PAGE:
Best Practices for Lighting Replacement

Parking-lot and other common-area lighting retrofits are anything but no-brainers — notwithstanding the ever-widening performance gaps between aging legacy systems and LED and other 21st century technologies. Local electricity rates, along with rebate program particulars, are key economic factors helping determine whether LEDs or HIDs make more sense for a given parking lot, according to Kimco Realty Corp. manager of energy services Nate Mitten.

Planned hold periods can also affect selection of lighting systems, not to mention determination of a lot of other retrofit elements, he added. If a center is not expected to remain in Kimco’s portfolio for the long term, the company might be reluctant to upgrade via a costly LED retrofit designed to last 20 years or more.

Regency Centers, for its part, generally looks to replace parking-lot and other common-area lighting fixtures that are maybe 15 or 20 years old, rather than targeting marginally greater efficiencies by replacing reasonably performing HIDs that have been in place for five years or so, according to Mark Peternell, vice president of sustainability.

When retrofitting is the better alternative, Mitten advised against the numerous LED “retrofit kits” being marketed. While these kits permit replacement of the existing light with an LED lamp and driver within the original luminaire, he noted that there is a heat dissipation issue.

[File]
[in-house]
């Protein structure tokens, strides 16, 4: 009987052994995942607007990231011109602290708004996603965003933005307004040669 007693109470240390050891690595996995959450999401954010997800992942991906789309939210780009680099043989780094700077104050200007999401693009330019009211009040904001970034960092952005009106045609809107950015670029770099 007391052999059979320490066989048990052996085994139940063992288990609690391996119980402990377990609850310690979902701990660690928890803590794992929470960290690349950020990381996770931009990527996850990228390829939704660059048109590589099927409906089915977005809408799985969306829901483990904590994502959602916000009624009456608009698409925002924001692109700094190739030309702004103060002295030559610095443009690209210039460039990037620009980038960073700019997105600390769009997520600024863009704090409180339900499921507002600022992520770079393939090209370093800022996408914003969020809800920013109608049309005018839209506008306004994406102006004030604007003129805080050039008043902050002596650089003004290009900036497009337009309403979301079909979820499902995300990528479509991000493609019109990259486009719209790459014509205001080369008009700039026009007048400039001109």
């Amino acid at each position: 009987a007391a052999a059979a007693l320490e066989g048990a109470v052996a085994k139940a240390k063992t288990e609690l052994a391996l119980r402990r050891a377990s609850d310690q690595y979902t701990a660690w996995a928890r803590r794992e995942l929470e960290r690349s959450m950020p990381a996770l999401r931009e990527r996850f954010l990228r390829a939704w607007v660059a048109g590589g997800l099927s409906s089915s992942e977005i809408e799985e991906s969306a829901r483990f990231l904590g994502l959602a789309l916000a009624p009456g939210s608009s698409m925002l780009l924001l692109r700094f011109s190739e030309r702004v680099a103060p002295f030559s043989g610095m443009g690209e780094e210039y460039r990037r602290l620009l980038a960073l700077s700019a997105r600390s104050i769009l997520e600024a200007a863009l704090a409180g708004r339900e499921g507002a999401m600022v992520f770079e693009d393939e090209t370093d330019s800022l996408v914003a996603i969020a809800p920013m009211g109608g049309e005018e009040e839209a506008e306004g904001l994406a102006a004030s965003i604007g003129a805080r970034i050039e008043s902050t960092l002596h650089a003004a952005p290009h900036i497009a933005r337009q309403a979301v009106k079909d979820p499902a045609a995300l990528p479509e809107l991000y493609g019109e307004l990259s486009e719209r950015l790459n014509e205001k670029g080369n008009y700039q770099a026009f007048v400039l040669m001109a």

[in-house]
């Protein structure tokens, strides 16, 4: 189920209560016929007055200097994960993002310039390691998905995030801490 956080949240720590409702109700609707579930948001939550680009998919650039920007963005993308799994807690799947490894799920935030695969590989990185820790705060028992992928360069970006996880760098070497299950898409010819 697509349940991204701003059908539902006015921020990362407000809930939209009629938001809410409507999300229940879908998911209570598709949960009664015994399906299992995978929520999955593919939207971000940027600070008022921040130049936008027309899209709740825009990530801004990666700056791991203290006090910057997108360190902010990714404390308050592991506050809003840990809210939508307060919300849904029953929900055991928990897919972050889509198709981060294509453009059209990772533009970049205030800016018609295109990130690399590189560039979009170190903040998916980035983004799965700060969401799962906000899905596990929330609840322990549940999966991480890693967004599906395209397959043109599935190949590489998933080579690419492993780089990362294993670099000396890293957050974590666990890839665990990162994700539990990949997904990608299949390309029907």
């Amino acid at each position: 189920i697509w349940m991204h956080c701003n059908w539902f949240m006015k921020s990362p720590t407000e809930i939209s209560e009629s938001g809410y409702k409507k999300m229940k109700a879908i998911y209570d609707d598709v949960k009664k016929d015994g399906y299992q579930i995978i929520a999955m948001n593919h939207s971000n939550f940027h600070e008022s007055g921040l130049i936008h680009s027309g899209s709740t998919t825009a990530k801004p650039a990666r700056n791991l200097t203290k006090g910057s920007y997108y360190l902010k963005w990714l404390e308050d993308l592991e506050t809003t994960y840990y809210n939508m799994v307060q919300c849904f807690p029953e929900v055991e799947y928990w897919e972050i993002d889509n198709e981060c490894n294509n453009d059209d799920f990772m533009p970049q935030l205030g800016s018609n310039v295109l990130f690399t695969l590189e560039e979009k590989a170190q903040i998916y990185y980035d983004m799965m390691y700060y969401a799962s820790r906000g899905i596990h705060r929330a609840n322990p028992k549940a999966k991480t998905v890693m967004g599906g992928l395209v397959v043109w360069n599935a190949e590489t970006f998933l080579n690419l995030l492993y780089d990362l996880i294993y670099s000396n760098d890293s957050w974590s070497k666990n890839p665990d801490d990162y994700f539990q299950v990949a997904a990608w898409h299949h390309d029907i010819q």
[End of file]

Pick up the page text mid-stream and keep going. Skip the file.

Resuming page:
“If you put an LED retrofit lamp and driver into a fixture that wasn’t designed for them, how do you know (components) are being properly cooled?” he pointed out. Nor will an older fixture retrofitted with a new-age lamp necessarily provide the level of light uniformity across a parking lot that shopping center operators desire, he added.

The sounder strategy is to stick with established full-service lighting manufacturers with noteworthy LED experience and independently tested products — not to mention those likely to remain in business long enough to honor warranty obligations.

“Our property managers might get unsolicited proposals from people selling knock-off systems,” Peternell related. “But we stick with very reputable manufacturers whose products we know have proper certification, such as Underwriters Laboratories ratings.”

Regency decision-makers likewise take pains to check manufacturers’ spec sheets against qualified product lists compiled by organizations such as the DesignLights Consortium. And Dr. Jack Curran, principal with LED Transformations L.L.C.,  recommends only purchasing products featuring the Department of Energy’s LED Lighting Facts label, which lists lumens, watts, efficacy, color rendering index and correlated color temperature. In some cases, it also lists lumen maintenance and/or warranty metrics.

A last piece of advice he offered: A quality driver is the key to maximizing an LED system’s energy efficiency. The better drivers are as much as 95 percent efficient, while others are only in the 50 to 60 percent range. “It becomes a function of what you’re willing to pay for.”